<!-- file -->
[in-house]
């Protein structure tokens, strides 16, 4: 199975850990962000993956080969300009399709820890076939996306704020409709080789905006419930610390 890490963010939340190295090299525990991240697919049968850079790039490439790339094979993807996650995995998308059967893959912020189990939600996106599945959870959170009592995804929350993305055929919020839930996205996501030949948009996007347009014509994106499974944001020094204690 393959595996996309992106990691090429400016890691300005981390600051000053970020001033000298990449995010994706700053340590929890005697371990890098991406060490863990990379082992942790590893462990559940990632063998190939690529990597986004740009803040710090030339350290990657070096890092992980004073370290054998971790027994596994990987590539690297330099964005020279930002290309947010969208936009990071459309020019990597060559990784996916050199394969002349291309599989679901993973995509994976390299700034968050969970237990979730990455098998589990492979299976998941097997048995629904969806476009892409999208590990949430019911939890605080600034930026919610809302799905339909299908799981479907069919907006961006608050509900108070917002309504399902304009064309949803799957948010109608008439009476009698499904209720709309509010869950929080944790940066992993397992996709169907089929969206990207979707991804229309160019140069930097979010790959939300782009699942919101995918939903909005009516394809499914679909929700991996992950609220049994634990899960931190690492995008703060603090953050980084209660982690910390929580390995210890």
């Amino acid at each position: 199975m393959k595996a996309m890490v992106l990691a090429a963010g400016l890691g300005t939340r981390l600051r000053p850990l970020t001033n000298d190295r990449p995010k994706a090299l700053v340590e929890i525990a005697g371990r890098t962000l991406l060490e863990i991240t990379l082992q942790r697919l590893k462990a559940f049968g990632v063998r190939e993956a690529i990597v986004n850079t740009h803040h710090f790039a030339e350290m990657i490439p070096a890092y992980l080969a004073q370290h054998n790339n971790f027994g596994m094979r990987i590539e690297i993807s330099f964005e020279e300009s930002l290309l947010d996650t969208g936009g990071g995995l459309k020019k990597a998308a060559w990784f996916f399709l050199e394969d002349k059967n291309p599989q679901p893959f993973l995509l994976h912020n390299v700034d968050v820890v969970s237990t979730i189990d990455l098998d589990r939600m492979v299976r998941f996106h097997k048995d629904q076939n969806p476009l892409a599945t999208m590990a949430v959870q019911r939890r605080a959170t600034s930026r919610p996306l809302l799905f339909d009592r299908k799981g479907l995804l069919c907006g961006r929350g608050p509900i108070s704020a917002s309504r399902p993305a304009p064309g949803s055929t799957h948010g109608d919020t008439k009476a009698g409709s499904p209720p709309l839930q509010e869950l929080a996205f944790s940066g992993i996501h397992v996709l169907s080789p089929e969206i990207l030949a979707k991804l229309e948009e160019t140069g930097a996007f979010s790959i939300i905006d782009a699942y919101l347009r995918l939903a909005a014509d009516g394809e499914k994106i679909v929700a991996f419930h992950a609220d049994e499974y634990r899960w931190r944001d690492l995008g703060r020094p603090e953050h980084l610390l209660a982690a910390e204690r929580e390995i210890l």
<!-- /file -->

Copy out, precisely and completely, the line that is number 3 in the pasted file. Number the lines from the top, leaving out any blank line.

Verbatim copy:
């Amino acid at each position: 199975m393959k595996a996309m890490v992106l990691a090429a963010g400016l890691g300005t939340r981390l600051r000053p850990l970020t001033n000298d190295r990449p995010k994706a090299l700053v340590e929890i525990a005697g371990r890098t962000l991406l060490e863990i991240t990379l082992q942790r697919l590893k462990a559940f049968g990632v063998r190939e993956a690529i990597v986004n850079t740009h803040h710090f790039a030339e350290m990657i490439p070096a890092y992980l080969a004073q370290h054998n790339n971790f027994g596994m094979r990987i590539e690297i993807s330099f964005e020279e300009s930002l290309l947010d996650t969208g936009g990071g995995l459309k020019k990597a998308a060559w990784f996916f399709l050199e394969d002349k059967n291309p599989q679901p893959f993973l995509l994976h912020n390299v700034d968050v820890v969970s237990t979730i189990d990455l098998d589990r939600m492979v299976r998941f996106h097997k048995d629904q076939n969806p476009l892409a599945t999208m590990a949430v959870q019911r939890r605080a959170t600034s930026r919610p996306l809302l799905f339909d009592r299908k799981g479907l995804l069919c907006g961006r929350g608050p509900i108070s704020a917002s309504r399902p993305a304009p064309g949803s055929t799957h948010g109608d919020t008439k009476a009698g409709s499904p209720p709309l839930q509010e869950l929080a996205f944790s940066g992993i996501h397992v996709l169907s080789p089929e969206i990207l030949a979707k991804l229309e948009e160019t140069g930097a996007f979010s790959i939300i905006d782009a699942y919101l347009r995918l939903a909005a014509d009516g394809e499914k994106i679909v929700a991996f419930h992950a609220d049994e499974y634990r899960w931190r944001d690492l995008g703060r020094p603090e953050h980084l610390l209660a982690a910390e204690r929580e390995i210890l």